In-situ Measurement Strategy

(Standards are adopted according to the JECAM | SAR Inter-Comparison Experiment)

The field samples will be collected for ~35 field plots for Rabi season. For each plot, atleast two sampling points will be selected as following figure. At each sampling point both the vegetation and soil parameter will be collected during the campaign. Major annual crops to be targeted will include kharif rice and sugarcane.

JECAM Test site in INDIA

Field sampling strategy.

I. Agronomic management practices

Date of sowing/transplantation
Irrigation practice (Rainfed/partial irrigation/canal)
Yield information

A. Soil Moisture

Hand-held Soil Moisture Sensor Measurements:

Surface soil moisture measurements will be acquired over selected agricultural fields coincident in time to flight overpasses. The hand held Delta Theta Probe will be used to measure soil moisture at near surface depths (5cm) at 2 locations in each field.

example graphic

Soil moisture Theta Probe.

At each sample location, a total of 3 readings will be taken. Always insert the probe perpendicular to the soil surface as shown in the figure below.

Each sample location will avoid large cracks, dry clods or areas that have been heavily compacted by tractor wheels or foot traffic. Samplers must take care not to push the moisture probe in too far and cause compaction, especially if the soil is loose.

B. Vegetation Sampling

The following vegetation properties will be measured for each sampling point (2 sampling point).

  • VG1: Plant Count
  • VG2: Row Spacing
  • VG3: Row Direction
  • VG4: Plant Area Index (PAI)/LAI
  • VG5: Biomass and Canopy Water Content
  • VG6: Crop Height
  • VG7: Phenology
  • VG8: Leaf geometry (leaf inclination angle distribution, leaf geometry, leaf width, leaf thickness, leaf density, leaf layer height), stem parameters (stem geometry, stem length, stem radius, stem density, stem layer height) and ear parameters (ear/head geometry, ear length, ear radius, ear density, ear layer height). (Intensive campaigns)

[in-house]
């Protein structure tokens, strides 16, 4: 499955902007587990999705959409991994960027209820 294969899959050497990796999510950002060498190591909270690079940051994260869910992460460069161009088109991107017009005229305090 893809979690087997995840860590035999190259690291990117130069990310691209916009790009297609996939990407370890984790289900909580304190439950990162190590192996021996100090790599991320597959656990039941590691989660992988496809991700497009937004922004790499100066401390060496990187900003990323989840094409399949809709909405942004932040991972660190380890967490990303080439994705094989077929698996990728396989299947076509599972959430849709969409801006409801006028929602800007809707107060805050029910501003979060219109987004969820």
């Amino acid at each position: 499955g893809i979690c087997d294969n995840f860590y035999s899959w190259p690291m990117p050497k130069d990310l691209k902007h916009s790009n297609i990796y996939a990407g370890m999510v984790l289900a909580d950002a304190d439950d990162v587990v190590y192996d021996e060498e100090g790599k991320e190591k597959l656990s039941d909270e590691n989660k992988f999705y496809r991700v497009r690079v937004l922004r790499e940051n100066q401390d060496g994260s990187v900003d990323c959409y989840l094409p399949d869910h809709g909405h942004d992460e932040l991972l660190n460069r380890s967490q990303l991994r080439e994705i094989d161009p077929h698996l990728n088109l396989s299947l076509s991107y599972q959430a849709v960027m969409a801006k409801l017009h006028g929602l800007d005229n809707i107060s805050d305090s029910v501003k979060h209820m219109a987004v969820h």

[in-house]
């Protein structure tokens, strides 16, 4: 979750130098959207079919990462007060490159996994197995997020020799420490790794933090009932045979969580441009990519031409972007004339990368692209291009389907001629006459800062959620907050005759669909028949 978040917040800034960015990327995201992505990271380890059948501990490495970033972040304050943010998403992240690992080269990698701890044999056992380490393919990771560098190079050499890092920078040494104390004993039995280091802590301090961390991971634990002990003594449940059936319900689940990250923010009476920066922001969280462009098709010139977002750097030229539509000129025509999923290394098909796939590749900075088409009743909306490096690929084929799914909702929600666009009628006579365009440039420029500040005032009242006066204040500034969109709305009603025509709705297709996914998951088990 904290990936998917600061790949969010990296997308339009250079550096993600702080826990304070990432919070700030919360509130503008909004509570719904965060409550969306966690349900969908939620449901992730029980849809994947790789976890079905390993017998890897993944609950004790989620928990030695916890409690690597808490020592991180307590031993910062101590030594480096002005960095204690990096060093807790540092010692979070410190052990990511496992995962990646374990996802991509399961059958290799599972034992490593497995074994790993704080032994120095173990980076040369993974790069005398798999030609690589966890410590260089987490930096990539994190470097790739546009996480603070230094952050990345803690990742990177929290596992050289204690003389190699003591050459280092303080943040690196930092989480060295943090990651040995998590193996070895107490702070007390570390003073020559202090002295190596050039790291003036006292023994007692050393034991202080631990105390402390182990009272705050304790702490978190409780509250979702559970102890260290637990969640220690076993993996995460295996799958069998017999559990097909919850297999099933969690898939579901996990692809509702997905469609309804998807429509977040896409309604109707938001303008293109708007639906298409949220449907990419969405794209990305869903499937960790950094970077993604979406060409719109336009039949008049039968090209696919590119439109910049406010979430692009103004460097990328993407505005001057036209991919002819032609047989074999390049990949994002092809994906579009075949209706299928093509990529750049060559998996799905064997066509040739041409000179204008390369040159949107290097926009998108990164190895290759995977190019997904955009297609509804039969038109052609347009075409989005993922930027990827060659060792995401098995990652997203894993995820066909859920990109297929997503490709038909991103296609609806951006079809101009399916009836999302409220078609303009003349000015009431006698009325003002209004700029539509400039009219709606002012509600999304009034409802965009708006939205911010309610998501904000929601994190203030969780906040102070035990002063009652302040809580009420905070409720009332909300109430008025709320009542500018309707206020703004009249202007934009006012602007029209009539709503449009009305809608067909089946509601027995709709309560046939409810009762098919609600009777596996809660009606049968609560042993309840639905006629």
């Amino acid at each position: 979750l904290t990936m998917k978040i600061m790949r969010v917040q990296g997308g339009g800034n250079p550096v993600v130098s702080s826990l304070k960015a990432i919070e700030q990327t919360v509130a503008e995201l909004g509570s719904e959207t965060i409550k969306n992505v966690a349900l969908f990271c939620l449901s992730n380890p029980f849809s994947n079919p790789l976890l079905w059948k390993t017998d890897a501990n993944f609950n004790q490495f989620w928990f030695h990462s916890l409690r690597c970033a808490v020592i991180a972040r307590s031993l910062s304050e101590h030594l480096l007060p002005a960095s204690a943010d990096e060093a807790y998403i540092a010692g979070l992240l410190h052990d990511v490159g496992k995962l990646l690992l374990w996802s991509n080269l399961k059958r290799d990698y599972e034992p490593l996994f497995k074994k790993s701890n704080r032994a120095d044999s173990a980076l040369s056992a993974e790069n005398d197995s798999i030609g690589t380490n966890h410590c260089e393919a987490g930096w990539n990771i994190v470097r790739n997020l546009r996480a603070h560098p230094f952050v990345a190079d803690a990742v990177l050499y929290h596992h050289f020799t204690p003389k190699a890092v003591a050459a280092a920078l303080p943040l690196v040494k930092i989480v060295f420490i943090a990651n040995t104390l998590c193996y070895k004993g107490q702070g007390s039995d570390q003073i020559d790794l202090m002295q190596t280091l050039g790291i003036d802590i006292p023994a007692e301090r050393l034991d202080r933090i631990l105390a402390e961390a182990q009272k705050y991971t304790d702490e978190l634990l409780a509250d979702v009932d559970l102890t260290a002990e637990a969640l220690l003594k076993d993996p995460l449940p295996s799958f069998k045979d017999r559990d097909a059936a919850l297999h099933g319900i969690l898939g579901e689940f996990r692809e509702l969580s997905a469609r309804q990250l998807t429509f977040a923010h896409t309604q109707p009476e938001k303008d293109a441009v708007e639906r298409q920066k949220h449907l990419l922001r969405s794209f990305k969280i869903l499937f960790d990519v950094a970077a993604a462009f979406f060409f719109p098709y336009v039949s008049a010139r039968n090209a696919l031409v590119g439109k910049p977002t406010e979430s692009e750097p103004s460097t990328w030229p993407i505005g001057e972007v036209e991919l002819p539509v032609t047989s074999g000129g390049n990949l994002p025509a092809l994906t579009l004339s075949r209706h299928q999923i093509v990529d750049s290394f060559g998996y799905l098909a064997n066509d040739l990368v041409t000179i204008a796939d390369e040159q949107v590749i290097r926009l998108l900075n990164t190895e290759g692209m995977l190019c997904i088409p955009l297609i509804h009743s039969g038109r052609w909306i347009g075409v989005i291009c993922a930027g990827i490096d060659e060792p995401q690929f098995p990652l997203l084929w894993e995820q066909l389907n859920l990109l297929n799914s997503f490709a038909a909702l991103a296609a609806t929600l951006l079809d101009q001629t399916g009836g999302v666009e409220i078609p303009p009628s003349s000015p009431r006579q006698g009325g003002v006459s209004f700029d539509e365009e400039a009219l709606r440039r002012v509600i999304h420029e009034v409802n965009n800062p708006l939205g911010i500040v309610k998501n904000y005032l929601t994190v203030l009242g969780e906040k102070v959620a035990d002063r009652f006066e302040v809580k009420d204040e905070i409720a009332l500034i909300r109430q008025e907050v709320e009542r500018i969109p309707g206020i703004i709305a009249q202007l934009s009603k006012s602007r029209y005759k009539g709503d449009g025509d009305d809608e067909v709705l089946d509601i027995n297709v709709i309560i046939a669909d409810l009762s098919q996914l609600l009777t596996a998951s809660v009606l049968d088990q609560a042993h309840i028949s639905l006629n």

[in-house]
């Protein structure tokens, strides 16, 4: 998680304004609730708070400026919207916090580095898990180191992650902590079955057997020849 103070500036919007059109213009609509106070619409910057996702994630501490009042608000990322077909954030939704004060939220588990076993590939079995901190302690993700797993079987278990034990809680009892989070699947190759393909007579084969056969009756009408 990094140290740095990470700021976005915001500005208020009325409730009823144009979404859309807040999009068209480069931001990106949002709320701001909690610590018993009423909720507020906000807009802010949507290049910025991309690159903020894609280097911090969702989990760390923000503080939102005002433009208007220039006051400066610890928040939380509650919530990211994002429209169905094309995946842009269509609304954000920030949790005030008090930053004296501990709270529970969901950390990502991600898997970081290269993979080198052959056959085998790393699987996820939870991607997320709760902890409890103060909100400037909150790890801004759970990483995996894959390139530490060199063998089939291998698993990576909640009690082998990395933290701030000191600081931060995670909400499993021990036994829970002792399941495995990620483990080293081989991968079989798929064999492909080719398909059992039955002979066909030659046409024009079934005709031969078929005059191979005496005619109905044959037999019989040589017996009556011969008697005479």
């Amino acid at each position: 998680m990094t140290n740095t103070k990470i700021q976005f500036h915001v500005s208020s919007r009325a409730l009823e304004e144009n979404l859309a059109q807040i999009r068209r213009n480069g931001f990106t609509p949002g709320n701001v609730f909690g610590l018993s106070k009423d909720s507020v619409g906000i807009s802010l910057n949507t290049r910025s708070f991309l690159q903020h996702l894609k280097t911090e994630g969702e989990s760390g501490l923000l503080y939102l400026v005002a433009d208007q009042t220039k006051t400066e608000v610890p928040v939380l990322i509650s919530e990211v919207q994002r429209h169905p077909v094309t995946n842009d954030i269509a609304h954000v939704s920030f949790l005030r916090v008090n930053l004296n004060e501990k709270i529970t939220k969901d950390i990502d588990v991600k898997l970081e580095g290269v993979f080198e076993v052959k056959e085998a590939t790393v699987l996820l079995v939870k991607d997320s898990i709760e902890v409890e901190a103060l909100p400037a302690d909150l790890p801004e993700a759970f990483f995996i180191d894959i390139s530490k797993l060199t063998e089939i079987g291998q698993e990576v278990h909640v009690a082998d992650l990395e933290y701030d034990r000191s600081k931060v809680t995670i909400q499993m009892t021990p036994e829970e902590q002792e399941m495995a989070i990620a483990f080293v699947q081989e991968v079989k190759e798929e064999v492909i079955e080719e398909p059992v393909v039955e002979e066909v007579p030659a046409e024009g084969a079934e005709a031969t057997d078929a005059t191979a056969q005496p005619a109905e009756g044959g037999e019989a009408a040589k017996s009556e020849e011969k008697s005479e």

VG1: Plant Count

The density of plants will be determined by counting the number of emergent plants in a row along a fixed distance of 1 meter. This will be replicated for a total of 5 counts per sampling point by moving perpendicular to the rows. Counts will be recorded on data sheets and used with row spacing to calculate plant density.

VG2: Row Spacing

Row spacing will be determined by measuring the distance between rows at each location where the plant counts are made. At each location, after the plant counts are made, the meter stick will be turned perpendicular to the row direction. At the soil level, the total distance will be measured between the centers of the two plant rows immediately adjacent on either side of the row on which the plants were counted. Row spacing will be recorded on data sheets. Plant density (PD) will be calculated as

Plant Density PD = Average number of plants in 1m/ Average row width in 1m.

VG3: Row Direction

The direction of planting will be recorded (in degrees) using a compass, and using magnetic North as a reference. Thus, you will need to line up your N direction to the magnetic needle and record the direction of the row based on that reference. Correction of these readings to true North can be done afterwards.

VG4: Plant Area Index & fCover

Plant area index (PAI) can be measured using digital hemispherical photographs. With this technique a wide-angle or fisheye lens captures all sky directions at the same time. When canopies are small, the photos are taken with the lens pointed towards the ground. For tall canopies, the camera is placed on the ground looking skyward. The fisheye photos record the geometry of the plant canopy obstructing the field of view of the soil or sky.

An advantage of this method relative to other in situ approaches (such as the LAI2000) is that the data capture is much less sensitive to sky conditions. Plant canopy analyzers such as the LAI2000 require diffuse sky conditions, restricting data capture to early morning or evening collection or collection under consistent overcast conditions. As well, high errors will occur when attempting to capture the LAI of very short vegetation (or early emerging vegetation) as the distance from the lens to the canopy is too small.